12. 12. ISO/IEC PDGUIDE 515.4 Risk reduction5.4.1 The minimum necessary risk reduction is the reduction in risk that has to be achieved to meet thetolerable risk (acceptable risk) for a specific situation. The concept of necessary risk reduction is offundamental importance in the development of the safety requirements for products, systems and services.The purpose of determining the tolerable risk (acceptable risk) for a specific hazardous event is to state whatis deemed reasonable with respect to both components of risk.5.4.2 The tolerable risk (acceptable risk) will depend on many factors (for example, severity of injury, thedamage to property, the frequency at which a person or people are exposed to danger and the duration of theexposure).5.4.3 In case of choices between options for different risk reduction measures in product standards, thesestandards should clearly show the principles how the manufacturers have to implement risk assessmentincluding safety integrations by their own thorough investigations about their equipment. In such casesmanufacturers have increased responsibility for the safety of their products. Especially when products getmore and more complex, manufacturers themselves have the best knowledge of the specific characteristicsand related contents of their own equipment.5.4.4 Furthermore, the following inputs can also be considered: requirements from various origins, both general and those directly relevant to the specific application; guidelines from various origins; discussions and agreements with the different parties involved in the application; international discussions and agreements; the role of national and international standards are becoming increasingly important in arriving at tolerable risk criteria for applications; industry standards and guidelines; the best independent industrial, expert and scientific advice from advisory bodies; current values defined by all involved stakeholders; human behaviour studies and anthropometric data.6 © ISO/IEC 2011 – All rights reserved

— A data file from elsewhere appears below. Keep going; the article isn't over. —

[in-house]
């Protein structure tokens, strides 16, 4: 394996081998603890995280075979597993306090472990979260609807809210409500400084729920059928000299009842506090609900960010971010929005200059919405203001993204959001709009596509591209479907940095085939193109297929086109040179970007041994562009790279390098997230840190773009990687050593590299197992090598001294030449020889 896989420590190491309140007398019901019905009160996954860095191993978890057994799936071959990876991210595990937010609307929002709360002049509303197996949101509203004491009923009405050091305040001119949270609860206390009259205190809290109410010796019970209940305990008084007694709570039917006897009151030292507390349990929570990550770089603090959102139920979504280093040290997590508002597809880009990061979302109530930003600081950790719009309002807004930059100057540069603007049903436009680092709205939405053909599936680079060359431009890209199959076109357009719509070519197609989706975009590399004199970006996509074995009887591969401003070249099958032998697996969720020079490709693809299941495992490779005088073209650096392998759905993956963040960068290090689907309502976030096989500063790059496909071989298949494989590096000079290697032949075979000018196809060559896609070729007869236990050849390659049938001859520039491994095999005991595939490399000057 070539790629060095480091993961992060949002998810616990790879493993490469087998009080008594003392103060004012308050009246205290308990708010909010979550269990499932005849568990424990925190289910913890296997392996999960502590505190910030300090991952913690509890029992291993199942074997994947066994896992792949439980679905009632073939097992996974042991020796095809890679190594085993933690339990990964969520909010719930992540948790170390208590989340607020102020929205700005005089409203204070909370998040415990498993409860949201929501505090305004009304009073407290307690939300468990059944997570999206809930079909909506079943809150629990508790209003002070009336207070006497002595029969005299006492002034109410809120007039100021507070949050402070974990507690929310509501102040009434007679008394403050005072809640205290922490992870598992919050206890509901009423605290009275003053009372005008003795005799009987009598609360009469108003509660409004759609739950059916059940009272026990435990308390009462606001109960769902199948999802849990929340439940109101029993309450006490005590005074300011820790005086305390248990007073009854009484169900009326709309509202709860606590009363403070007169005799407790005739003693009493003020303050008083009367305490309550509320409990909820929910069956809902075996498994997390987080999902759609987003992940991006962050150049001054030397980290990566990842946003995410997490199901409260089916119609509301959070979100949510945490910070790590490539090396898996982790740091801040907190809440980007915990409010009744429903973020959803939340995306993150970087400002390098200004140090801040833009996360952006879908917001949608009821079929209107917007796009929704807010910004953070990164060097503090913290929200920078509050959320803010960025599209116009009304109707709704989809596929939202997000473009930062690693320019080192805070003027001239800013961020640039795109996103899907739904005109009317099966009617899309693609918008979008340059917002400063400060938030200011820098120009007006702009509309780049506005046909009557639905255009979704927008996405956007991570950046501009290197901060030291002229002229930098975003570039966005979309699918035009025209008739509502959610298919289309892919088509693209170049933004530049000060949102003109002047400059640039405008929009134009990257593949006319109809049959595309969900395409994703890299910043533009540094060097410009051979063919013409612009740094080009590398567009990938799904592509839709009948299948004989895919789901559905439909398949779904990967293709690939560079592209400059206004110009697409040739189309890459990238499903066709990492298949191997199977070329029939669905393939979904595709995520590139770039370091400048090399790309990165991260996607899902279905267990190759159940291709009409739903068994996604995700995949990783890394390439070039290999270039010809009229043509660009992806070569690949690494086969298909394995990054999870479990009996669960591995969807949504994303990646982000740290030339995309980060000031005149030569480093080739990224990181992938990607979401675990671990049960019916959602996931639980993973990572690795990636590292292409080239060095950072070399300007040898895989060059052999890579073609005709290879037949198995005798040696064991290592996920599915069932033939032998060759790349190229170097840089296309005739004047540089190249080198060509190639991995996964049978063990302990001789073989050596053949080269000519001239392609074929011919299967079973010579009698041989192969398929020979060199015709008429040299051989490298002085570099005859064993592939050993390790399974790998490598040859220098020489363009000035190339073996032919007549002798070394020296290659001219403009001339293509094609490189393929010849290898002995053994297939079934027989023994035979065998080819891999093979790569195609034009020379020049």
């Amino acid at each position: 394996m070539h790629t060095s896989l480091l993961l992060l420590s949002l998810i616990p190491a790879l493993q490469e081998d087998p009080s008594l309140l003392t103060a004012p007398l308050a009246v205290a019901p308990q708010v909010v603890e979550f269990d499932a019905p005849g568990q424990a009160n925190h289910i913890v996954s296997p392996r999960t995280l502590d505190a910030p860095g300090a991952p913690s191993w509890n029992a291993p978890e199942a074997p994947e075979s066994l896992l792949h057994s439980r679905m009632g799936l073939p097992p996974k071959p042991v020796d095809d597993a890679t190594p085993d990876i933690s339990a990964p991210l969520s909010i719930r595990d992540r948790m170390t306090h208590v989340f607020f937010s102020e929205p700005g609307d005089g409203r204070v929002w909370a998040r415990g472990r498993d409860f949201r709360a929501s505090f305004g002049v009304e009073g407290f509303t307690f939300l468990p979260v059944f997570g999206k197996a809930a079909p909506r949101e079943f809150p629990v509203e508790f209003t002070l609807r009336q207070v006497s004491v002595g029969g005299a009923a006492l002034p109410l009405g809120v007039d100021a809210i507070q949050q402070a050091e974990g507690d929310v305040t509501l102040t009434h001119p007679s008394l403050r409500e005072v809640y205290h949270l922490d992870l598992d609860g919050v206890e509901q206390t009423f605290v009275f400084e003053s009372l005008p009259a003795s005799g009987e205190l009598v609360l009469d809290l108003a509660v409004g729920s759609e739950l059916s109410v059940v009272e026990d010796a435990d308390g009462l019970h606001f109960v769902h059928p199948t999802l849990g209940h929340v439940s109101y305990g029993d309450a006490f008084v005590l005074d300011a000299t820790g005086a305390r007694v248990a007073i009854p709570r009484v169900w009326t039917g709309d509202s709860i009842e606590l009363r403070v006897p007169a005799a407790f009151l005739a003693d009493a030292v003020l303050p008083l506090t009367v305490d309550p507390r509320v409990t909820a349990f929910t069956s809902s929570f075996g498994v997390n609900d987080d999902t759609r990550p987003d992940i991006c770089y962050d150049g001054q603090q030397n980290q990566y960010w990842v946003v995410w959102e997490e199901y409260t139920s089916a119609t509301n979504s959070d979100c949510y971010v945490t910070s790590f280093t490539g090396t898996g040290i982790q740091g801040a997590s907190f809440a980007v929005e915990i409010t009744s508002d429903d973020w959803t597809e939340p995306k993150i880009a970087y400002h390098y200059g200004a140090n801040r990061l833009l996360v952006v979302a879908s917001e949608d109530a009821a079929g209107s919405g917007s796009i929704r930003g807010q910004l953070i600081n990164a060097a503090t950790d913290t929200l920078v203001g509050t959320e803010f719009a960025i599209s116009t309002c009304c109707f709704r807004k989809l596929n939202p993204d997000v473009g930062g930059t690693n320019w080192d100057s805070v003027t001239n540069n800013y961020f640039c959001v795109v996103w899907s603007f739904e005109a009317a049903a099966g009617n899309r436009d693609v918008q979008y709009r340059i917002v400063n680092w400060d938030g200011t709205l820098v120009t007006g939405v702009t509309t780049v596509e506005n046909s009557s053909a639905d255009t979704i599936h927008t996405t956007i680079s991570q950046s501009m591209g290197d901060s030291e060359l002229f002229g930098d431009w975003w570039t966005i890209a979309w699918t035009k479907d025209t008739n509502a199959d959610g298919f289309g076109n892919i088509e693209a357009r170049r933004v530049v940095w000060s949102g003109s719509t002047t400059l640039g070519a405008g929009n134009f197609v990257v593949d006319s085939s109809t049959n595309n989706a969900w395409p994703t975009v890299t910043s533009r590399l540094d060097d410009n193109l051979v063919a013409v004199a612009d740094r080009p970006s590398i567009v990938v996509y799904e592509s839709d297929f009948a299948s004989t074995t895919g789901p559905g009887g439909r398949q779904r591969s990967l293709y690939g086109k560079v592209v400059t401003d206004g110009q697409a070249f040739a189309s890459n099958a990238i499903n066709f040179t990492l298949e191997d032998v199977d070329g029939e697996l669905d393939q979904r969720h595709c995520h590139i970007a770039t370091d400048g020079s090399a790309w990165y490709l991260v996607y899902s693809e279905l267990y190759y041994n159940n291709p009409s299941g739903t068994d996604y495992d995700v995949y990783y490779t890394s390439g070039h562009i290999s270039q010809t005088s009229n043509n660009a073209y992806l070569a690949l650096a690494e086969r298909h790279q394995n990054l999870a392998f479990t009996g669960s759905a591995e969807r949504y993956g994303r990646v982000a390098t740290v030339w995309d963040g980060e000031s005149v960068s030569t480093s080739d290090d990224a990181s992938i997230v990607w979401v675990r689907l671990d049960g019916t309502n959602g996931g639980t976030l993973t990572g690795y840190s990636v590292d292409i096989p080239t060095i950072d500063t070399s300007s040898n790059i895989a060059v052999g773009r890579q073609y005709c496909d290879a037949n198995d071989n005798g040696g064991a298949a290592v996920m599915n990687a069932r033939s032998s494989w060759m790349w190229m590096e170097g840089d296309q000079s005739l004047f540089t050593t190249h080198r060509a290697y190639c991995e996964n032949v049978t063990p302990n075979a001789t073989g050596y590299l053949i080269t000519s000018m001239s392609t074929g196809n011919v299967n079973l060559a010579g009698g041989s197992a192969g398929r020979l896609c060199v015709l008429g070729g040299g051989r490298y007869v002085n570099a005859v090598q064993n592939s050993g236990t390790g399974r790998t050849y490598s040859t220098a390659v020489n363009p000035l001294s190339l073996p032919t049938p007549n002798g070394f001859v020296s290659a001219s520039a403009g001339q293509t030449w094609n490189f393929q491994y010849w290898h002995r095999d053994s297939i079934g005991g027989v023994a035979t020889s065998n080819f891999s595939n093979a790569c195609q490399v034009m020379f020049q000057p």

13. 13. ISO/IEC PDGUIDE 515.4.5 Figure 3 shows the principle of risk reduction by applying the “3-step method” at the design phase andadditional measures at the use phase. Figure 3 — Risk reduction: combination of efforts at design and use phase 1 e.g. in a product when supplied to a customer or in a structural feature after installation.© ISO/IEC 2011 – All rights reserved 7